Tuesday, February 18, 2014

Carol Ann Duffy: "Prayer"

Some days, although we cannot pray, a prayer
utters itself. So, a woman will lift
her head from the sieve of her hands and stare
at the minims sung by a tree, a sudden gift.

Some nights, although we are faithless, the truth
enters our hearts, that small familiar pain;
then a man will stand stock-still, hearing his youth
in the distant Latin chanting of a train.

Pray for us now. Grade 1 piano scales
console the lodger looking out across
a Midlands town. Then dusk, and someone calls
a child's name as though they named their loss.

Darkness outside. Inside, the radio's prayer—
Rockall. Malin. Dogger. Finisterre.*

*[Curator's note: These last words are from the "Shipping Forecast," a BBC Radio broadcast of weather reports and forecasts for the seas around the British Isles. Rockall, Malin, Dogger and Finisterre are four "sea areas." My friend Mary O'Connor, a poet born in Ireland, tells me the "Shipping Forecast" is "often the last thing on BBC Radio between midnight and two."]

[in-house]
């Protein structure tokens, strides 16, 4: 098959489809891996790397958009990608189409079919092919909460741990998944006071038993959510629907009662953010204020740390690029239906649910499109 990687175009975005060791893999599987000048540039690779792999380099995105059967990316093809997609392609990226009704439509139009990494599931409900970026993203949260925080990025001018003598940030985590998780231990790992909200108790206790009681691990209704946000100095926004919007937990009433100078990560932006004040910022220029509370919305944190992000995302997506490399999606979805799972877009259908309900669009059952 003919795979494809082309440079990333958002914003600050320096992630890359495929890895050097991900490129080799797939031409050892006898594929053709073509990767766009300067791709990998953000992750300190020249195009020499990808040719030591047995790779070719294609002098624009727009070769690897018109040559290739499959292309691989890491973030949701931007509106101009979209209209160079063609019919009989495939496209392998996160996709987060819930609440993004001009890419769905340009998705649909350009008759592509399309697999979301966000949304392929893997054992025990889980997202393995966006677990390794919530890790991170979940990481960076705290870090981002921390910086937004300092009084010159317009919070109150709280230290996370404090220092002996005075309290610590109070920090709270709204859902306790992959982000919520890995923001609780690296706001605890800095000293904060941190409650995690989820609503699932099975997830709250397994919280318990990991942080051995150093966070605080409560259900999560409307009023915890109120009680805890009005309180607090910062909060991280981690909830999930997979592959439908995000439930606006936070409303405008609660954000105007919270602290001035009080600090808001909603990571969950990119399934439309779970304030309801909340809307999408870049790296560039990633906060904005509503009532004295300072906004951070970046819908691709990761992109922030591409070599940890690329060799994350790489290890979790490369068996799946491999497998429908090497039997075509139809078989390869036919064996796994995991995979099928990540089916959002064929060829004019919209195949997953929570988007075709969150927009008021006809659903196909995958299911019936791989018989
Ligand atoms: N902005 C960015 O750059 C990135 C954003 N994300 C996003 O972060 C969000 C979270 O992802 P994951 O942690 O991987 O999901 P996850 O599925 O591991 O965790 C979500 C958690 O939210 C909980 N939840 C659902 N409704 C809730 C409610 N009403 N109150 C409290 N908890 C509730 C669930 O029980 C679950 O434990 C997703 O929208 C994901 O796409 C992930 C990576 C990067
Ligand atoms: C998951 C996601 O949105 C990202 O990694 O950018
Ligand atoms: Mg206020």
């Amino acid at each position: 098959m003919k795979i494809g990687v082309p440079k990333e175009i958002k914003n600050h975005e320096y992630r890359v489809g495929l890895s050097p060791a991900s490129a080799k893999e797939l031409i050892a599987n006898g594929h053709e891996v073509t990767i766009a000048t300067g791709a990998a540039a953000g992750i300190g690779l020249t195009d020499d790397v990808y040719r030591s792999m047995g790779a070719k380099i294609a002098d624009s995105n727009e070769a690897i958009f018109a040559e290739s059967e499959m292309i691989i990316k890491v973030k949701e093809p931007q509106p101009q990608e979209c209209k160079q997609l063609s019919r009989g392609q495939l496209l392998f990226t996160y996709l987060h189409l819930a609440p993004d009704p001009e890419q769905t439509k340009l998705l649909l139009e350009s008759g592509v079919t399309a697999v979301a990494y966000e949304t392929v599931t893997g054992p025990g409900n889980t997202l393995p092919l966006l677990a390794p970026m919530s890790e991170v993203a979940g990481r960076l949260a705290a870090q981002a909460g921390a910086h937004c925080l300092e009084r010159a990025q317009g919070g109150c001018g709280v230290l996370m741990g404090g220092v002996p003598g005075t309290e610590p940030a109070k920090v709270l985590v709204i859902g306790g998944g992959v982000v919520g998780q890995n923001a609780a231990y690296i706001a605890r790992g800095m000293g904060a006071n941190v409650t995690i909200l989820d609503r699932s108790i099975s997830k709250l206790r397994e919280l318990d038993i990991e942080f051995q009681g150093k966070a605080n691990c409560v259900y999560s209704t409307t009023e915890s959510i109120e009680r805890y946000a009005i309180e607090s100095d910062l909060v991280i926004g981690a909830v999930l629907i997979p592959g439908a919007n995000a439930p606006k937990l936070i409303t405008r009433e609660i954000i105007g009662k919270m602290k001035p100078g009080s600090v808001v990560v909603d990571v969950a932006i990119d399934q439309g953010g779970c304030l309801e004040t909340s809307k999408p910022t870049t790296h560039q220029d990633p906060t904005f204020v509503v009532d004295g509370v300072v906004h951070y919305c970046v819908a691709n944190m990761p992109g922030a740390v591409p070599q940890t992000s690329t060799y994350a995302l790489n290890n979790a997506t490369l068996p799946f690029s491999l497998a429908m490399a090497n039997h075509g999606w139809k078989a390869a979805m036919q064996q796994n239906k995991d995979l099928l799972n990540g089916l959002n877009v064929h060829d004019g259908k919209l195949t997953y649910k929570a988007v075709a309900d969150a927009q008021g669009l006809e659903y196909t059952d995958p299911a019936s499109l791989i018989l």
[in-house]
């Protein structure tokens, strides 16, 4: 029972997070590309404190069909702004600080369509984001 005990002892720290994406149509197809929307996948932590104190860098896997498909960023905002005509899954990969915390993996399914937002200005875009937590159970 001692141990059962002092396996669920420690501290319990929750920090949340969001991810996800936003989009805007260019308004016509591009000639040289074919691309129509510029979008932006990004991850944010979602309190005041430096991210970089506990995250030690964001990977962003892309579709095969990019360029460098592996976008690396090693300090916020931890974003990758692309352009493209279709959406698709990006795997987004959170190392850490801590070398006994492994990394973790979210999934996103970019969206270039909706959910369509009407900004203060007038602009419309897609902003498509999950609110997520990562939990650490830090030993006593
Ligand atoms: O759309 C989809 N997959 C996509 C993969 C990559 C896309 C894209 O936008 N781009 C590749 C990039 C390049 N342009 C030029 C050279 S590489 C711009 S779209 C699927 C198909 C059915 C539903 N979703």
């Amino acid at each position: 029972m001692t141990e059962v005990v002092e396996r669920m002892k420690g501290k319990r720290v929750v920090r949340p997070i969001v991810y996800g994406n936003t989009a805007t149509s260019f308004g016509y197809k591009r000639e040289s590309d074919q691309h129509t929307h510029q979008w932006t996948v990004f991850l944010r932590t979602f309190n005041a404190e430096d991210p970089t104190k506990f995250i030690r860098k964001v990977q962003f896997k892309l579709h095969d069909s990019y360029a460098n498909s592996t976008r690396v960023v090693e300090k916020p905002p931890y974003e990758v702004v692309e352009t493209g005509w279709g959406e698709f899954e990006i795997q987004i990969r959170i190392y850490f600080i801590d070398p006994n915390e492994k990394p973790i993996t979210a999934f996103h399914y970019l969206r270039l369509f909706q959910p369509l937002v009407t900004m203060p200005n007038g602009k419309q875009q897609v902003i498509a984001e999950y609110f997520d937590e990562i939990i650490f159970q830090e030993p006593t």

"Prayer" by Carol Ann Duffy, from Mean Time. © Anvil Press Poetry, 2004.

Photography credit: Detail from "Man watching people go by," by stefg74, Greece, 2010 (originally black and white).


  1. the Dogger, Rockall, Malin litany is also quoted by Seamus Heaney in his "Glanmore Sonnets" from Field Work -- sonnet 7, i think! maybe 8

  2. I love finding the links between one poem and another, one work and another.

    Seamus Heaney's Glenmore Sonnets, mentioned in a comment above, has the shipping news in a slightly different order: "Dogger, Rockall, Malin, Irish Sea": https://www.brinkerhoffpoetry.org/poems/glanmore-sonnets

    Coincidentally, just yesterday I read a piece about Rockall and its history within the British Empire: https://everythingisamazing.substack.com/p/we-cant-live-on-rockall-but-for-some.


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